Tropical Storm Fiona Formed in the Atlantic, and Is on a Path Towards Puerto Rico
What path is Tropical Storm Fiona taking? After forming in the Atlantic Ocean, storm trackers believe it's heading to Puerto Rico.
Numerous tropical communities are preparing for the worst after the National Hurricane Center (NHC) alerted several islands of an impending tropical storm that formed in the Atlantic, known as Tropical Storm Fiona. The storm was heading west from the Leeward Islands during the morning of Friday, Sept. 16, bringing high winds, tumultuous waves, and torrential rain.
Now, several governments throughout the region are issuing both tropical storm warnings and watches.
If you aren't already familiar with weatherly vernacular, a tropical storm "watch" implies storm conditions could potentially slam the area in question over the next two days. Either way, though, all nearby islands should take proper precaution, and prepare to possibly evacuate.
“Tropical storm conditions are possible within the watch area across the Virgin Islands on Saturday and in Puerto Rico late Saturday or Saturday night,” the NHC stated, via CNN.
“The center of Fiona is expected to move across the Leeward Islands tonight and early Saturday, and move near or just south of the Virgin Islands and Puerto Rico late Saturday into Sunday,” the NHC's statement continued, warning many communities of what's to come.
“Considerable flood impacts are possible across eastern portions of Puerto Rico." Hopefully, the storm's path won't continue far beyond that.
What path is Tropical Storm Fiona taking?
Ideally, Tropical Storm Fiona will be stopped in its tracks before it makes its way to civilization. But for now, she's taking an unfortunately very populated path through several Caribbean islands.
Per CNBC, the storm is expected to make its way through east side of the Caribbean on Friday night, bringing large amounts of rain to many of them. Islands east and south of Puerto Rico are expecting up to a foot, while Hispaniola is preparing for about 16 inches.
The large amounts of rain could trigger flash floods, debris flows, mudslides, and dangerous levels of surf. It's expected to slow down and hover above Puerto Rico through the weekend. Fortunately, it is not expected to get much stronger, because per Weather.com, it's facing upper-level winds and little moisture.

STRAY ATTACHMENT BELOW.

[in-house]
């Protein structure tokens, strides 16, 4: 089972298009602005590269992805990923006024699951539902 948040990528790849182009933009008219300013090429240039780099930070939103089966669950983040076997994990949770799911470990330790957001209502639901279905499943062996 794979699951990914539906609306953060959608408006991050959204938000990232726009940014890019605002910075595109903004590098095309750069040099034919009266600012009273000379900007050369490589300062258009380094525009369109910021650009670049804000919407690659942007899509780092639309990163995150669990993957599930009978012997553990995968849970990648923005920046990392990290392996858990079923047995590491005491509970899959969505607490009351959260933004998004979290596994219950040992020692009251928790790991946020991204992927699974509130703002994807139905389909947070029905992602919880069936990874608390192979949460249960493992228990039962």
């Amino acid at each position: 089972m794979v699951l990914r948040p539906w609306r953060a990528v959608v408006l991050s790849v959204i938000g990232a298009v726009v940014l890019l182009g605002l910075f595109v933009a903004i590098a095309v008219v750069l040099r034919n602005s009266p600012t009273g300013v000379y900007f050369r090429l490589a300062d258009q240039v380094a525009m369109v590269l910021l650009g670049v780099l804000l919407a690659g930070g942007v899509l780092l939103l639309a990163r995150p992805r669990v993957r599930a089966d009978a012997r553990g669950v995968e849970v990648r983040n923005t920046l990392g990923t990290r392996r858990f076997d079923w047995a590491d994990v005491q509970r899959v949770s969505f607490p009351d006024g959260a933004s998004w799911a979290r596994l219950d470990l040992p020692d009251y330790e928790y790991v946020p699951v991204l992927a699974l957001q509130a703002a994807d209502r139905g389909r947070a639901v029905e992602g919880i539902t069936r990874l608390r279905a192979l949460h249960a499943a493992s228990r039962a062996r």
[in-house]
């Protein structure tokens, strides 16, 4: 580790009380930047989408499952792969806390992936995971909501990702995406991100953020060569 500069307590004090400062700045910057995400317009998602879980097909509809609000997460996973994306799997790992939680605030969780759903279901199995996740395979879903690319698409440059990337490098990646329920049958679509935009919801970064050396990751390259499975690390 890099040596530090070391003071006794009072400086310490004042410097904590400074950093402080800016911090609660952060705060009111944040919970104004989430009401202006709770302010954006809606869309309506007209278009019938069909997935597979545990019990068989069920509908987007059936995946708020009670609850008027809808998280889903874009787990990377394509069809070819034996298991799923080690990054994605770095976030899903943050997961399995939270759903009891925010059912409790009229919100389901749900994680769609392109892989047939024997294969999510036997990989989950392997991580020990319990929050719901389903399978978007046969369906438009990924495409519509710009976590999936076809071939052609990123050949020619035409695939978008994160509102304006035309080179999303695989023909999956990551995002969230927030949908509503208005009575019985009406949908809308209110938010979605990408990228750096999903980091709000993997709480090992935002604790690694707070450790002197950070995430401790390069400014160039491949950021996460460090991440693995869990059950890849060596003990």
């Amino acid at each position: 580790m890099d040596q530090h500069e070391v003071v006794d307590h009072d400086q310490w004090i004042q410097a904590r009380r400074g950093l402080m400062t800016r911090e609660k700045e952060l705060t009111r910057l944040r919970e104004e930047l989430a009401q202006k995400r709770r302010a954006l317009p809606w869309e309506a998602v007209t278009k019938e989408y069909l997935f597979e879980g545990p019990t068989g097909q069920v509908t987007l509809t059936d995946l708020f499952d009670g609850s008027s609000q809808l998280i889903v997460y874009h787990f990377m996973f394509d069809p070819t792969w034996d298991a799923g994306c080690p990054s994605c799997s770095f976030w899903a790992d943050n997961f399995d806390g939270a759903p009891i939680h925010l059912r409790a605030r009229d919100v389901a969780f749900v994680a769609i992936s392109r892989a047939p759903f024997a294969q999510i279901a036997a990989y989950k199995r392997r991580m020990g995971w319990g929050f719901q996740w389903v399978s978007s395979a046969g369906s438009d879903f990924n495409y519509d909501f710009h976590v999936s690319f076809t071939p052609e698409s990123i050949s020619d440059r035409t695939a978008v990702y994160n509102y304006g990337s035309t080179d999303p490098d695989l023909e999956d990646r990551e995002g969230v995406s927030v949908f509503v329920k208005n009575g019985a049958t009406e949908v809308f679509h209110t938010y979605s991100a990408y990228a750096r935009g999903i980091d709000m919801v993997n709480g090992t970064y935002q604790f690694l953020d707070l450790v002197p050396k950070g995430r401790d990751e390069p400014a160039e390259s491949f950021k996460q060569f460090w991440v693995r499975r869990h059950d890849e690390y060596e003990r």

Though it's mostly expected to stay in the Caribbean, those on the mainland U.S., particularly in Florida and in other Southeast coast states, should continue monitoring the forecast.
Islands in the previously mentioned danger zones should brace themselves for potential property damage and power outages, according to AccuWeather. And, of course, evacuation may be necessary, depending on the degree of weather conditions.
Many hope the non-flooding rainfall brings necessary amounts of moisture, particularly to areas that have suffered from the ongoing drought this summer, though floods are of high concern at the moment.
Hurricane season has changed over the years — because of climate change.
Climate change has made our East Coast hurricane season longer and more brutal.
Historically, the season started on June 1. But now, years of storms before that date have proved that tropical storm season starts about five days earlier than that.
And obviously, as global warming has made tropical storms stronger, thanks to increased moisture in the air, tropical storm season is getting progressively worse.
Hopefully, Tropical Storm Fiona will subside before it creates too much damage — needless to say, we're looking forward to the end of storm season on Nov. 30.